Audiobooks and Literacy: Purposeful Performances

6 audiobooks with narrations that will thrill you, comfort you, and send you off to bed

Manhattan Beach

Every day we read, listen to, or watch a variety of media with specific purposes in mind: to gather information, find entertainment, explore a new culture, or participate in our own. Each should vary in delivery if we are to satisfy our goal: to learn, to relax, or to share in a sense of community. There is no one-size-fits-all presentation for a certain kind of content, and no one way of engaging with that content that will work for everyone.

Manhattan BeachAnd so it is when you choose audiobooks for yourself or for children. Beyond content, what sort of performance might best fit the material and help listeners satisfy their immediate needs? Luckily, the audiobooks available to us today continue to show growth the in diversity of their expressive styles as well as their range of content, both for adults and children. Some performance styles particularly enhance and expand the particular kind of content you seek on audio.

Looking for a satisfying escape through story? Certainly the acting performance of a skillful narrator—or multiple narrators, like in MANHATTAN BEACH—can move a thriller or a cozy mystery or a celebrity biography from page to sound, with highly enhanced entertainment value. Read more…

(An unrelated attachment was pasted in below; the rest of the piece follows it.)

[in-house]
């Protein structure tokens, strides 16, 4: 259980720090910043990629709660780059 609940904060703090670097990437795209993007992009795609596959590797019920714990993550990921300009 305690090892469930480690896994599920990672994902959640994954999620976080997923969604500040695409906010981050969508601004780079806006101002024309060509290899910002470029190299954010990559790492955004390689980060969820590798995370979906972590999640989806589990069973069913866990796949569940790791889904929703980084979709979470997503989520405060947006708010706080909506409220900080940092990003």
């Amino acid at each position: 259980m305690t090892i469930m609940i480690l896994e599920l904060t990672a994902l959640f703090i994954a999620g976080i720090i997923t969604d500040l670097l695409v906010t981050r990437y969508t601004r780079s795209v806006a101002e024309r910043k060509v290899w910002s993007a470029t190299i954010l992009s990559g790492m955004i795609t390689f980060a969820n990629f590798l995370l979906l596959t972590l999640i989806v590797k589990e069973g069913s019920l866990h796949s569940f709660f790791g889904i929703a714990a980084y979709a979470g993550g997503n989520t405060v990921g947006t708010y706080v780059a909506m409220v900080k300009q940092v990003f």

Francisca Goldsmith
Francisca Goldsmith has worked with teens, collections, and administering branch services in public, school, and academic libraries in the U.S. and Canada. Connecting communities to information and supporting new Americans in learning both language and culture are her passions. To those ends, she’s worked with audiobooks and listeners for the past 20 years.

Robin’s Roundup: November 17 New Audiobook Reviews

A food-centric audiobook to inspire holiday plans

Out Of Line

Out Of Line Chef and restauranteur Barbara Lynch’s memoir OUT OF LINE: A Life of Playing With Fire may be just the ticket to inspire your holiday planning while hearing about Lynch’s bootstrap rise to extraordinary success. Narrator Christina Delaine leads us through avowed risk-taker Lynch’s memoir. I was intrigued by the New York Times interview with Lynch titled “After South Boston, a Restaurant Was Easy.” That seems like a good way to approach holiday meal planning!